- : Educational data mining approach for engineering graduate attributes analysis ( View full textPDF, 756 KB)
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|DOI||Resolve DOI: http://doi.org/10.24908/pceea.v0i0.6456|
|Author||Search for: Bouslimani, Yassine; Search for: Durand, Guillaume; Search for: Belacel, N.|
|Proceedings title||Proceedings of the Canadian Engineering Education Association (CEEA) Conference, June 19-22, 2016, Halifax, NS, Canada|
|Series title||Proceedings of the Canadian Engineering Education Association|
|Conference||Canadian Engineering Education Association (CEEA) Conference, June 19-22, 2016, Halifax, NS, Canada|
|Pages||# of pages: 7|
|Abstract||Curriculum improvement and graduate attributes assessments have become recently a serious issue for many Canadian engineering schools. Collecting assessment data concerning graduate attributes and the students’ learning is an important step of curriculum evaluation and the continuous improvement process. To be successful, this improvement process needs appropriate methods and tools for data analysis.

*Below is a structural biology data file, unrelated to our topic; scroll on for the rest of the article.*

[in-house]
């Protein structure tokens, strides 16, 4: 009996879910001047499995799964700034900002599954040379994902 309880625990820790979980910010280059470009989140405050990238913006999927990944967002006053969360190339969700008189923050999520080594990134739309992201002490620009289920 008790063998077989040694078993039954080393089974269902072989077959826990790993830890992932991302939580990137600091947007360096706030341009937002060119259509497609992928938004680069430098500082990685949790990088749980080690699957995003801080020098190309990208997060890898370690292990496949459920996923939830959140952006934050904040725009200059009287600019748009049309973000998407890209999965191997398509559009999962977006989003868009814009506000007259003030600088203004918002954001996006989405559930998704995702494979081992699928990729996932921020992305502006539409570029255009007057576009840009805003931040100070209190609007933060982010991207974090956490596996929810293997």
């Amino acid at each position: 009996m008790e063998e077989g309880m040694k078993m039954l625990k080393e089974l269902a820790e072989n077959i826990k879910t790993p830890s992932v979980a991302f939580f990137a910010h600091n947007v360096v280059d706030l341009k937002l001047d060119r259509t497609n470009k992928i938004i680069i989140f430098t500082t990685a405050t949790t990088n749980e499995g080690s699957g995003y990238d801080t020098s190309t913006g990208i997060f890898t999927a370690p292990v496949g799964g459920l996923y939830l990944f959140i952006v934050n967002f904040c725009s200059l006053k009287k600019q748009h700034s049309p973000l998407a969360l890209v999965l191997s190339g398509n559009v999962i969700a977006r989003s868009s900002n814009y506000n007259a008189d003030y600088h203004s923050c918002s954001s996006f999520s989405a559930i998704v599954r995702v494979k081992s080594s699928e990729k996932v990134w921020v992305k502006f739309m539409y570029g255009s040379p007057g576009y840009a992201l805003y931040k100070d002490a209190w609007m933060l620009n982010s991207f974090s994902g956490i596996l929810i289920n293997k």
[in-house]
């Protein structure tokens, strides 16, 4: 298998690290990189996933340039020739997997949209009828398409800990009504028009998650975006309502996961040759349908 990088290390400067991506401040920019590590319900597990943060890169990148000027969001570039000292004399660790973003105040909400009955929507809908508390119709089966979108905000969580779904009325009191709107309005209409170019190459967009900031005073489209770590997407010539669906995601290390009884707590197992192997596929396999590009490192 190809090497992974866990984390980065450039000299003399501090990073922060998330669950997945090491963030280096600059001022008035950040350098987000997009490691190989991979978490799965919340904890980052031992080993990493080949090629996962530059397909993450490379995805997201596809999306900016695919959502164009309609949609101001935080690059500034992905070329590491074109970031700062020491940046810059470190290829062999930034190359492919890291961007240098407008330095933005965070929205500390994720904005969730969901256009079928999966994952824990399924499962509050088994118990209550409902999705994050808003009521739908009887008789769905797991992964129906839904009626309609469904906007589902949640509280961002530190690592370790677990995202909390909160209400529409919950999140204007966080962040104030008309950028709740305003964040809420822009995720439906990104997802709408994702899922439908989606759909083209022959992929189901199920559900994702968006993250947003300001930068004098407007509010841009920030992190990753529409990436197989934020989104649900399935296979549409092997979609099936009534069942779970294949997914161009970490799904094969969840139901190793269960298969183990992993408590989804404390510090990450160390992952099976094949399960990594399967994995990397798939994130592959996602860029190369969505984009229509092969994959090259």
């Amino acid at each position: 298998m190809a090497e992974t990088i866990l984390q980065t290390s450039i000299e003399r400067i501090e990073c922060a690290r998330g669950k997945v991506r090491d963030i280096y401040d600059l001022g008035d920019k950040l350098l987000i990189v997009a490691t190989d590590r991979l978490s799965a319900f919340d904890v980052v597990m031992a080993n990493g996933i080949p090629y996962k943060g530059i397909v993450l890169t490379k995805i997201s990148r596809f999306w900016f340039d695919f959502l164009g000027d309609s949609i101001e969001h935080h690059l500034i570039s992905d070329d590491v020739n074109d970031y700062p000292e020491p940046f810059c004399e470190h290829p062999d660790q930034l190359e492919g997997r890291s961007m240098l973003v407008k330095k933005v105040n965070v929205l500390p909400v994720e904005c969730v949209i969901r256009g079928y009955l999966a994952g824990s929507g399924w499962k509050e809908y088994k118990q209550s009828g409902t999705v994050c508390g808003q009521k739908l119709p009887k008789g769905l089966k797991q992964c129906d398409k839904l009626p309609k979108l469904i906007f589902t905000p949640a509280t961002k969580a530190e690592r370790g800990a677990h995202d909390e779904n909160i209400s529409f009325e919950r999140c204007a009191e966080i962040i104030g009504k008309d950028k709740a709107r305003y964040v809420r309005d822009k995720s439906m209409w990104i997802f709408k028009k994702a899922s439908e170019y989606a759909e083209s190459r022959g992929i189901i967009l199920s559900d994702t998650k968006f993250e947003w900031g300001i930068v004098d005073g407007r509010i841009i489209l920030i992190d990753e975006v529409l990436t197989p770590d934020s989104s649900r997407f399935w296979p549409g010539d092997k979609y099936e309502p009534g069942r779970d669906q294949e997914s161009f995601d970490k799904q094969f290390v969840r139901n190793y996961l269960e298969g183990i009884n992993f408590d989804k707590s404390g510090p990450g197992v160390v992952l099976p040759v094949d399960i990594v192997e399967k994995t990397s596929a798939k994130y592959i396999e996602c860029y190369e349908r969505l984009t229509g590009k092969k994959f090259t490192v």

Recent developments in the field of Psychometrics and Educational Data Mining (EDM) provide multidimensional item response models able to take into account student and curriculum attributes as parameters. The primary intent of these new models is to predict student successes based on students past performance and the assessment map underlying the tests they completed.
We demonstrate in this paper that these models can also be used to analyze the assessment map. In the psychometric and Educational Data mining literature, assessment maps are usually represented as a parameter that associates items to competencies in a matrix called Q-matrix. This concept draws its origins from the Rule-Space Model that was introduced in the eighties to statistically classify student item responses into a set of ideal response patterns associated to different cognitive skills.
A method based on the Additive Factor Model has been successfully implemented to analyse the Q-matrix corresponding to the assessment maps used in the graduate assessment process. The results of 17 volunteering anonymous students completing 36 courses at the Université de Moncton between winter 2010 and fall 2015 semesters was analysed with our method. Results obtained provided interesting and useful information regarding the assessment map and the overall assessment process that are presented and discussed in this paper.|
|Publisher||Canadian Engineering Education Association|
|Affiliation||Information and Communication Technologies; National Research Council Canada|
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